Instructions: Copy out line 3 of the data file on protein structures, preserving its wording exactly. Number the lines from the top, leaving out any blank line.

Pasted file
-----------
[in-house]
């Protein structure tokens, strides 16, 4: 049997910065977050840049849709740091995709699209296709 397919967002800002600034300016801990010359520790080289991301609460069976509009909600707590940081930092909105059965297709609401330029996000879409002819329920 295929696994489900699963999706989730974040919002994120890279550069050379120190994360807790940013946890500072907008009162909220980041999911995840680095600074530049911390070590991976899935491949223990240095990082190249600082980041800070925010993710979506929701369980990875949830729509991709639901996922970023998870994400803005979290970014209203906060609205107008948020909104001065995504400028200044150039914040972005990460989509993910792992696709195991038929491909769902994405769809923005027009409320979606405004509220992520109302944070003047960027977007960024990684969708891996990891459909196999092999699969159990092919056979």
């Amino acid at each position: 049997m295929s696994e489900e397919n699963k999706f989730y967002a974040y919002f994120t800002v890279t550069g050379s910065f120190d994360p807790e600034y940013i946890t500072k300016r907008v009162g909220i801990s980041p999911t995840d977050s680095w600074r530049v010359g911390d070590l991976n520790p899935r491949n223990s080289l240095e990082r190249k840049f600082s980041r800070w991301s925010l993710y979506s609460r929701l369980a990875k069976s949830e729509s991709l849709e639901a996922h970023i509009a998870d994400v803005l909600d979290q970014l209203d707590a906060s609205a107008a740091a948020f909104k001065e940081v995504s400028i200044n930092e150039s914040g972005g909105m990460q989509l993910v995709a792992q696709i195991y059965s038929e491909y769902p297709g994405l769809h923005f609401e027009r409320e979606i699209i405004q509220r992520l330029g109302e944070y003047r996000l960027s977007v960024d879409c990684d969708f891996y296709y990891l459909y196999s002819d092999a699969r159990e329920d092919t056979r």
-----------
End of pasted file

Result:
């Amino acid at each position: 049997m295929s696994e489900e397919n699963k999706f989730y967002a974040y919002f994120t800002v890279t550069g050379s910065f120190d994360p807790e600034y940013i946890t500072k300016r907008v009162g909220i801990s980041p999911t995840d977050s680095w600074r530049v010359g911390d070590l991976n520790p899935r491949n223990s080289l240095e990082r190249k840049f600082s980041r800070w991301s925010l993710y979506s609460r929701l369980a990875k069976s949830e729509s991709l849709e639901a996922h970023i509009a998870d994400v803005l909600d979290q970014l209203d707590a906060s609205a107008a740091a948020f909104k001065e940081v995504s400028i200044n930092e150039s914040g972005g909105m990460q989509l993910v995709a792992q696709i195991y059965s038929e491909y769902p297709g994405l769809h923005f609401e027009r409320e979606i699209i405004q509220r992520l330029g109302e944070y003047r996000l960027s977007v960024d879409c990684d969708f891996y296709y990891l459909y196999s002819d092999a699969r159990e329920d092919t056979r």